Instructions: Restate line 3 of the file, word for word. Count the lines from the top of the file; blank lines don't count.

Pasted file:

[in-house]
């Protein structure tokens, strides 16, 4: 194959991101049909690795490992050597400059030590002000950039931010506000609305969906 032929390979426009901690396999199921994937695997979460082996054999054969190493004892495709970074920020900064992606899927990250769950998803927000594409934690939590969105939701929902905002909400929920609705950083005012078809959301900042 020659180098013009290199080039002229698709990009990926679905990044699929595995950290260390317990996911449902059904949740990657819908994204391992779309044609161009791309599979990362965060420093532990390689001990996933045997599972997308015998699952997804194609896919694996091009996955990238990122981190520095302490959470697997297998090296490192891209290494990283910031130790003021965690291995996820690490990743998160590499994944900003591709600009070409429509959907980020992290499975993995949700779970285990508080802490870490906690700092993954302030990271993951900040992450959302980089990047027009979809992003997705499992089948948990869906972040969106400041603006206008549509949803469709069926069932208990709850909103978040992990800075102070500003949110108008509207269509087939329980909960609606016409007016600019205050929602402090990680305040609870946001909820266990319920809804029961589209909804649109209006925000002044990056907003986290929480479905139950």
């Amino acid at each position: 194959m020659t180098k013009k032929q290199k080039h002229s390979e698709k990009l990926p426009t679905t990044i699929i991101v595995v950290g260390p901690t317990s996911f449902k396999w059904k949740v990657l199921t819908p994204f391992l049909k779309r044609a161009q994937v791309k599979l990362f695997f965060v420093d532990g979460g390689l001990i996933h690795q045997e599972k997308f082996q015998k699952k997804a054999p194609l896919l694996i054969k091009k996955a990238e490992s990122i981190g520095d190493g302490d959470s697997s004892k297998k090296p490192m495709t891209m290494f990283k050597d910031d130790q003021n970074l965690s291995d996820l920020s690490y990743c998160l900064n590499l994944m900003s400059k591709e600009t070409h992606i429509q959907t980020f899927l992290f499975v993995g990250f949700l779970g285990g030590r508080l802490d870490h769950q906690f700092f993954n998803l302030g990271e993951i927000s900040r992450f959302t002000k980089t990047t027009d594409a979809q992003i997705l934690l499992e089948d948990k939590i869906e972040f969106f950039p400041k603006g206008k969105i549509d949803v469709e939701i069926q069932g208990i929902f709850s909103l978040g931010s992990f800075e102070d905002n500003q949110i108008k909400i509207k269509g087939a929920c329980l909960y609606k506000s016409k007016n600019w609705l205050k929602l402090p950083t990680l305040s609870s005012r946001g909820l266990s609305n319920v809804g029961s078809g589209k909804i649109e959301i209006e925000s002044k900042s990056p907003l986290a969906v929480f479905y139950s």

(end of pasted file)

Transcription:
């Amino acid at each position: 194959m020659t180098k013009k032929q290199k080039h002229s390979e698709k990009l990926p426009t679905t990044i699929i991101v595995v950290g260390p901690t317990s996911f449902k396999w059904k949740v990657l199921t819908p994204f391992l049909k779309r044609a161009q994937v791309k599979l990362f695997f965060v420093d532990g979460g390689l001990i996933h690795q045997e599972k997308f082996q015998k699952k997804a054999p194609l896919l694996i054969k091009k996955a990238e490992s990122i981190g520095d190493g302490d959470s697997s004892k297998k090296p490192m495709t891209m290494f990283k050597d910031d130790q003021n970074l965690s291995d996820l920020s690490y990743c998160l900064n590499l994944m900003s400059k591709e600009t070409h992606i429509q959907t980020f899927l992290f499975v993995g990250f949700l779970g285990g030590r508080l802490d870490h769950q906690f700092f993954n998803l302030g990271e993951i927000s900040r992450f959302t002000k980089t990047t027009d594409a979809q992003i997705l934690l499992e089948d948990k939590i869906e972040f969106f950039p400041k603006g206008k969105i549509d949803v469709e939701i069926q069932g208990i929902f709850s909103l978040g931010s992990f800075e102070d905002n500003q949110i108008k909400i509207k269509g087939a929920c329980l909960y609606k506000s016409k007016n600019w609705l205050k929602l402090p950083t990680l305040s609870s005012r946001g909820l266990s609305n319920v809804g029961s078809g589209k909804i649109e959301i209006e925000s002044k900042s990056p907003l986290a969906v929480f479905y139950s």